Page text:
Chokwe Lumumba’s dilemma was simple: how to be a revolutionary in a decidedly non-revolutionary Mississippi.
It was a mission that seemed bound to alienate and polarize, even long before he became mayor of Jackson, home to a state capitol building flying a defiant Confederate battle flag and a city hall built by slave labor.
But when I went to Jackson to profile the newly elected Lumumba last year and in my conversations with Mississippians throughout this year, I was shocked at how hard it was to find someone who didn’t like him. Economic populists like Rickey Cole, chairman of the state Democratic Party, and his staff were keen to show solidarity with Jackson’s new administration. They talked about Lumumba’s honor and integrity, whatever their political differences. After his death, Cole called the mayor “a man by the people, of the people, and for the people.”
Even business leaders in the city like Ben Allen, president of Downtown Jackson Partners, expressed surprise during Lumumba’s administration about how clear, open and efficient his first few months in office had been. Hampered by a lack of city revenue and hostility at the state-level, Lumumba had just passed a one-cent local sales tax to fund Jackson’s infrastructure. The taps ran brown and many roads were in disrepair when I visited the city, and the Environmental Protection Agency had threatened action if waste systems weren’t upgraded. There was nothing especially radical about the tax, except for the fact that Lumumba took his case to the people, explaining the situation and winning consent for the measure in a referendum.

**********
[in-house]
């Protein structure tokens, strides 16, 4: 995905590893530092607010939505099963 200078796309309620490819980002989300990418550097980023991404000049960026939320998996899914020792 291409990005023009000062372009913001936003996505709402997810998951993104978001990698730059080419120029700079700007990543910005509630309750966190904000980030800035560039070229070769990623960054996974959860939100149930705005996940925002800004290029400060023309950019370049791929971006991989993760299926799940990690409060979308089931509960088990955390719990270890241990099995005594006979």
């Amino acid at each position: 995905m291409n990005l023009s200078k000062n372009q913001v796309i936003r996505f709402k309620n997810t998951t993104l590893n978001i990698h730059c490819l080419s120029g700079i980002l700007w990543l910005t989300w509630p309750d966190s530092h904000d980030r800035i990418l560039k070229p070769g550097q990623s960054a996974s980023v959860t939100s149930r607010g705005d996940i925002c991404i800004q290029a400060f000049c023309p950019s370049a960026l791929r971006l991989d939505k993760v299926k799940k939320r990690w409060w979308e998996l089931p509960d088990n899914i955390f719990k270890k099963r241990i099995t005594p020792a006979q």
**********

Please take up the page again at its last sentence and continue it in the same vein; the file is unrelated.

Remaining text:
It gave a new resonance to the “sewer socialist” tradition that administered public office for generations in Milwaukee and elsewhere in the last century. But there were signs that if the mayor and his Malcolm X Grassroots Movement stayed in power, the deepening of their revolution would attract something of a counter-revolution in response.
Lumumba was born in Detroit as Edwin Finley Taliaferro. He saw racism growing up—from all-white restaurants in Dearborn that wouldn’t serve his family to housing and job discrimination in the inner city. It was enough to instill a level of social consciousness in the young man, consciousness that would only grow as he absorbed the era’s images: Emmett Till’s battered teenaged corpse, street battles and sit-ins and, most formatively, the assassination of Martin Luther King Jr.
Like so many other black youth, he was radicalized. Adopting his “free name” after a Central African ethnic group and slain Congolese revolutionary Patrice Lumumba, Chokwe put ambitions of becoming a lawyer on hold to join the fight. He was attracted to the Republic of New Afrika (RNA) movement, which had roots in Detroit but relocated to Jackson. They wanted a new nation in the African-American majority counties of the southeast.
In 1971, Lumumba joined them in Jackson—where, like other cities in Mississippi, blacks had little political representation and nostalgia for Jim Crow was still strong. That same year, in August, local police and FBI agents raided the RNA compound. In the ensuing gun battle, during which Lumumba was not present, a police officer was killed and another, along with a federal agent, was wounded. Eleven New Afrika members were arrested. In the aftermath, Lumumba moved back to Detroit, finishing law school at Wayne State University in 1975 before finding his way back to Jackson later that decade.
But Lumumba’s was not a tale of a radical coming to terms with society as it exists, like so many of those from the New Left. His legal career was radical and often controversial. He took on a host of high-profile cases, including that of Fulani Sunni Ali, rapper Tupac Shakur and former Black Panther Party members Geronimo Pratt and Assata Shakur.
He never renounced the goal of black self-determination or apologized for his activism during his Republic of New Afrika years. Lumumba told me as recently as last week that only his tactics had changed in light of the new political avenues now open to black militants in the South.